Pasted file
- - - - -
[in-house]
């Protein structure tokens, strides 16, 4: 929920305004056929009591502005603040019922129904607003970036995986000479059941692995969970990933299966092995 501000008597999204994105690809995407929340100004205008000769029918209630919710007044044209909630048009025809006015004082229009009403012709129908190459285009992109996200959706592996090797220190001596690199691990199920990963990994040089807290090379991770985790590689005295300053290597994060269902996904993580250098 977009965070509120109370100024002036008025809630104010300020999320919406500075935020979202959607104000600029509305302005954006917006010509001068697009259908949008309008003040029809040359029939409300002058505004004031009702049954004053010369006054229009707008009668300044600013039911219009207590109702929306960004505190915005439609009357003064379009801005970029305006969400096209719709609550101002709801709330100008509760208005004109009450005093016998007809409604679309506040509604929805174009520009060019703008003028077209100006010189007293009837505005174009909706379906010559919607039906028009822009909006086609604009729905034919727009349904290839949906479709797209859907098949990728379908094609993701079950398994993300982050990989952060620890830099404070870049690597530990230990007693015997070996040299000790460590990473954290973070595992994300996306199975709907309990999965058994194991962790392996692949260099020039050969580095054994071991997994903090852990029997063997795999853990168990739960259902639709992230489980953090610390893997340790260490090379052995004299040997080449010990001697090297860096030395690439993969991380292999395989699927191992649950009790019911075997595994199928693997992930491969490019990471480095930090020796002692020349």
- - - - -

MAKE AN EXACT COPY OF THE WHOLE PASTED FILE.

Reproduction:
[in-house]
């Protein structure tokens, strides 16, 4: 929920305004056929009591502005603040019922129904607003970036995986000479059941692995969970990933299966092995 501000008597999204994105690809995407929340100004205008000769029918209630919710007044044209909630048009025809006015004082229009009403012709129908190459285009992109996200959706592996090797220190001596690199691990199920990963990994040089807290090379991770985790590689005295300053290597994060269902996904993580250098 977009965070509120109370100024002036008025809630104010300020999320919406500075935020979202959607104000600029509305302005954006917006010509001068697009259908949008309008003040029809040359029939409300002058505004004031009702049954004053010369006054229009707008009668300044600013039911219009207590109702929306960004505190915005439609009357003064379009801005970029305006969400096209719709609550101002709801709330100008509760208005004109009450005093016998007809409604679309506040509604929805174009520009060019703008003028077209100006010189007293009837505005174009909706379906010559919607039906028009822009909006086609604009729905034919727009349904290839949906479709797209859907098949990728379908094609993701079950398994993300982050990989952060620890830099404070870049690597530990230990007693015997070996040299000790460590990473954290973070595992994300996306199975709907309990999965058994194991962790392996692949260099020039050969580095054994071991997994903090852990029997063997795999853990168990739960259902639709992230489980953090610390893997340790260490090379052995004299040997080449010990001697090297860096030395690439993969991380292999395989699927191992649950009790019911075997595994199928693997992930491969490019990471480095930090020796002692020349």